Tuesday, March 31, 2009

Brands that Build Community

Katherine Jones & Randall Macon | UX Week 2008 | Adaptive Path from Adaptive Path on Vimeo.

I just watched this really wonderful presentation from last years UX Week. It's given by Katherine Jones and Randall Macon from Milkshake, on the subject of Brands that are appropriate platforms for fostering community.

They walk us through how they think about Brands and how they uncover if community building/expanding/supporting is a viable or useful endeavor for a specific orgainization.

and the Blanton Museum are used as casestudies. These stories are both perfect and very different illustrations, both completely engaging and enlighting.

Milkshake uses a process of identifing three distinct pieces of the community picture. Belonging. Connecting. Enduring. I'll let you watch the video for the details, but I will say that I am excited to try this process out.

My big take aways are:

  • External Influences can't be ignored and are extremly powerful, effecting the way in which your Brand is being perceived. This is especially true when your Brand is carried and shaped by a community.
  • You can't just flip a switch if the switch doesn't exist.
  • Find out who they trust.
  • I would love to work at Milkshake. Smart. Thoughtful people.

Just for the experience

How would you approach designing a site with the single goal of creating a memorable experience?

I think I would dig into my event production background and try to create an experience similar to attending a big summer music and arts festival.

You know how you get in line and you can hear the bass off in the distance, smell the corn on the cob, see teenagers running to wait all day to be at the front of the stage.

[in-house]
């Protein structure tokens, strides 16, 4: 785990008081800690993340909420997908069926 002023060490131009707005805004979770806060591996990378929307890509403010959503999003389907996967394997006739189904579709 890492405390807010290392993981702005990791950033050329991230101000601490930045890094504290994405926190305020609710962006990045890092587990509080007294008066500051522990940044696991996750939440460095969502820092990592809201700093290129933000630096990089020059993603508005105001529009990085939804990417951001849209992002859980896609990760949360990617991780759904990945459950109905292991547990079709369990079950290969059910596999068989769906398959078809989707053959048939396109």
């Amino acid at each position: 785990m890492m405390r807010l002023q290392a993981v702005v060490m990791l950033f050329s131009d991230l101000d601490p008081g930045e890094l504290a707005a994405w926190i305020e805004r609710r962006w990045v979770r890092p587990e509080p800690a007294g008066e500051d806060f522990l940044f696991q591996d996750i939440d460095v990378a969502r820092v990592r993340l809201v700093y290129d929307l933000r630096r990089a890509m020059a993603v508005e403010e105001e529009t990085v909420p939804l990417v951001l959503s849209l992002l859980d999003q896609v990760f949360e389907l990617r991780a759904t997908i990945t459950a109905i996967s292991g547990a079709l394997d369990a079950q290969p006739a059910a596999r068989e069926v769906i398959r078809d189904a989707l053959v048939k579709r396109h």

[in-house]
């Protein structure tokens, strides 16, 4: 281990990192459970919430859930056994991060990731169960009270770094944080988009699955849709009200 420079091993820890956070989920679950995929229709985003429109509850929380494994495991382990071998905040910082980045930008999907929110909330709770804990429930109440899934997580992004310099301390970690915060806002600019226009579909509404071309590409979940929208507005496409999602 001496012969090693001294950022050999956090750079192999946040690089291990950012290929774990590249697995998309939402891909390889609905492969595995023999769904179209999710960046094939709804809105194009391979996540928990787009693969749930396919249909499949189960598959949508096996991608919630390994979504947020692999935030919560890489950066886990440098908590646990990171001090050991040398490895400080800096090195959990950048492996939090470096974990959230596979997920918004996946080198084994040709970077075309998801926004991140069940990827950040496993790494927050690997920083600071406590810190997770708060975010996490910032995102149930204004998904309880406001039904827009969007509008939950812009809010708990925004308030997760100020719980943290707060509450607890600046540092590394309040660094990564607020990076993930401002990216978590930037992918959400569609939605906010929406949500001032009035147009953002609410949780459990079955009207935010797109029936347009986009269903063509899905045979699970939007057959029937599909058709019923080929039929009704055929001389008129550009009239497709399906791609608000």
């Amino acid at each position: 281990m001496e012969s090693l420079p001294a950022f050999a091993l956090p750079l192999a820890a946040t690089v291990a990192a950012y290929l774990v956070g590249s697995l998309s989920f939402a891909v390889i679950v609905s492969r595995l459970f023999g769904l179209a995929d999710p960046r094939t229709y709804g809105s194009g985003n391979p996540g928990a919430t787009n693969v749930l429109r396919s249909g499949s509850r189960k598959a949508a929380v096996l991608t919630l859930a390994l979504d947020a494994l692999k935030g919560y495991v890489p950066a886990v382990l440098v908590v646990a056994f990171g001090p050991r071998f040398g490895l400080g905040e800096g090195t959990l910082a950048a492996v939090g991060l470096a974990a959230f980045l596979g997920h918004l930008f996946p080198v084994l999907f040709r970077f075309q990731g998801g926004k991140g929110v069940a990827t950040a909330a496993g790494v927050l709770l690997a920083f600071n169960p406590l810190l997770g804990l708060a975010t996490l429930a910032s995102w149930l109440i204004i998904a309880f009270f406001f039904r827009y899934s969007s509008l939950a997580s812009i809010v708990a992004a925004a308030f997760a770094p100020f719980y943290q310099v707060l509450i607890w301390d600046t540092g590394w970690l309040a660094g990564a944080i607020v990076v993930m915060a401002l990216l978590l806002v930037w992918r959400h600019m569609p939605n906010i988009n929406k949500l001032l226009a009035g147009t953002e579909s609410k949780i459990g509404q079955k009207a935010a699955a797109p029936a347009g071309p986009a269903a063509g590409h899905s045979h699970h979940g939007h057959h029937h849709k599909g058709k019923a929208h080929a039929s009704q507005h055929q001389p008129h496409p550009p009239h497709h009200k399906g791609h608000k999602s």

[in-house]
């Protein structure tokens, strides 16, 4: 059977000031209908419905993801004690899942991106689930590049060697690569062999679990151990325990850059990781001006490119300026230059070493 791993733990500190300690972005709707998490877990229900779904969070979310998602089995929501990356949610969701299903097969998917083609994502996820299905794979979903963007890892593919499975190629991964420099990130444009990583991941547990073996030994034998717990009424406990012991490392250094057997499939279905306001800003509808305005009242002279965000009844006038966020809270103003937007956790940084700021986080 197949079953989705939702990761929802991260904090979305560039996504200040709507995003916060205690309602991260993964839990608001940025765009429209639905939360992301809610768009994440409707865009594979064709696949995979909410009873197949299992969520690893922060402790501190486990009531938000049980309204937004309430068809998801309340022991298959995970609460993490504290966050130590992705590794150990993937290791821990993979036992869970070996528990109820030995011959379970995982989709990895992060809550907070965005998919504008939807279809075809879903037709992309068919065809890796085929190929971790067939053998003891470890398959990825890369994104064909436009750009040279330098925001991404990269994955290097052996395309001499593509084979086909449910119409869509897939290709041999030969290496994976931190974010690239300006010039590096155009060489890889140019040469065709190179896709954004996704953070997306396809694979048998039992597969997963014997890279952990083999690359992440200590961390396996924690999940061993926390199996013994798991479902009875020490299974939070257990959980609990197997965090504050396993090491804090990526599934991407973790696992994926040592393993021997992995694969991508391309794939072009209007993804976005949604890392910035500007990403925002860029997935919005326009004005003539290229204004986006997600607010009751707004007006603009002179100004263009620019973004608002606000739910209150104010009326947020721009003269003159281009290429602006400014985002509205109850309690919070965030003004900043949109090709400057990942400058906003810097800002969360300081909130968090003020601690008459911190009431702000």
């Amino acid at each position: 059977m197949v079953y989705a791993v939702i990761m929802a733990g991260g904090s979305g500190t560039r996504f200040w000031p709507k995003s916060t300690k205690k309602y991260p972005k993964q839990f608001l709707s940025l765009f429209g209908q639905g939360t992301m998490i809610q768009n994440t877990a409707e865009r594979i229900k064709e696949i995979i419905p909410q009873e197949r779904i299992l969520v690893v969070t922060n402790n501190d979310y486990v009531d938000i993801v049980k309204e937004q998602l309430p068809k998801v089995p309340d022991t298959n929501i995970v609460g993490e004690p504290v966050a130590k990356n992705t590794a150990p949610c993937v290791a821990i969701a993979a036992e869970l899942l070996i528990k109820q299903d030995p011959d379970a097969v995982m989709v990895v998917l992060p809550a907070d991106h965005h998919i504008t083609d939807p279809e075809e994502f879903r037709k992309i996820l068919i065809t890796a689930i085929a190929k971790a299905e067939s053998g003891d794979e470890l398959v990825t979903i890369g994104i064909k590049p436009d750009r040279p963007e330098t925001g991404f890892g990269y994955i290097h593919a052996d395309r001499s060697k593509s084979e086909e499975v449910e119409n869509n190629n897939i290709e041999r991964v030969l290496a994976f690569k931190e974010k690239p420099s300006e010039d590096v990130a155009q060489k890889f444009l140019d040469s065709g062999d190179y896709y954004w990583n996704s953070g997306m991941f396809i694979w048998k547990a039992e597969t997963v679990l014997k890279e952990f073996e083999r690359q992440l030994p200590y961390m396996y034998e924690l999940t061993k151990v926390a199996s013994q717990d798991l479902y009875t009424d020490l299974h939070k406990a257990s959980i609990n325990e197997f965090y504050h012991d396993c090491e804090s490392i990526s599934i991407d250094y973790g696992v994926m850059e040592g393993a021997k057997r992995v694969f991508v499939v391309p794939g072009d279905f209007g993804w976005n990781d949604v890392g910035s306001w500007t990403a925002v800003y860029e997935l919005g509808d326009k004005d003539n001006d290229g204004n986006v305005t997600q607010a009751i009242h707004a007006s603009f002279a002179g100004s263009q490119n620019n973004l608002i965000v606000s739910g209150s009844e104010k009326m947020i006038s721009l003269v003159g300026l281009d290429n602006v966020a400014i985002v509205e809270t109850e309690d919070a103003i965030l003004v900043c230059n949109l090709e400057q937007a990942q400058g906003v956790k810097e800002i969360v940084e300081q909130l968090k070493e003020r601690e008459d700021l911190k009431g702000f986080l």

You know how you have a couple bands and couple exhibits you don’t want to miss but you are totally ready to be surprise. Your expectation is to be surprised.

Let’s start there.

If I was trying to recreate this on the web I would want you to feel three things when you arrive at the site:

(for all the experiences that are possible, like you feel moving through the line into the festival)

(that you will be happy, because at the very least you will see the few bands on your list)

(conscious and satisfied with going with the flow and being surprised, because you know you can’t control your surroundings and have previous experience that allows you to trust that you will find plenty to delight you)

So what can you do in web design to illicit these feelings…..

Monday, March 30, 2009

you have to love

One little follow up, side thought, to my last post. I gave a couple examples of when a client might not know what is best in all situations but I want to make sure I say that you must first and foremost.....love your client. Get on board with their goals. Just as you are crazy empathetic to users needs, you must also be empathetic, and even a cheer leader of your clients needs, desires and goals. just saying:)

poster by Sparkle Power

If Brands are wishes...

disclaimer: I am not a Branding expert but it is infused into the consideration of my work so I am working through some ideas out loud.

In an earlier post I showed "Brand Needs" and "Business Desires" as consideration of the UX practice. I would like to amend that. I think it is actually "Brand Desires" and "Business Needs"

The attributes of a Brand are wishes. They are what a company hopes people will feel about their company and products. The Brand will exist even if these particular views/feelings of the Brand are not realized. It may not be the Brand perception we were going for but it doesn't necessary mean the project was damaging to the business. We should do everything we can to further the desires of the Brand but keep a realistic perspective on our ability to effect it.

In the case of the Business, I was trying to get at the fact that what the company thinks they "need" from the digital realm may not always be accurate.

For example, they may want to increase traffic to their Help section because they feel it will decrease calls to customer service, but in reality an increase to the Help section may mean people are having trouble navigating or understanding the site. A business may also want to get people through the check-out process as quickly as possible to increase sales but if the customers expectations of the product or agreement are not properly set before check out this could result in fewer sales in the future.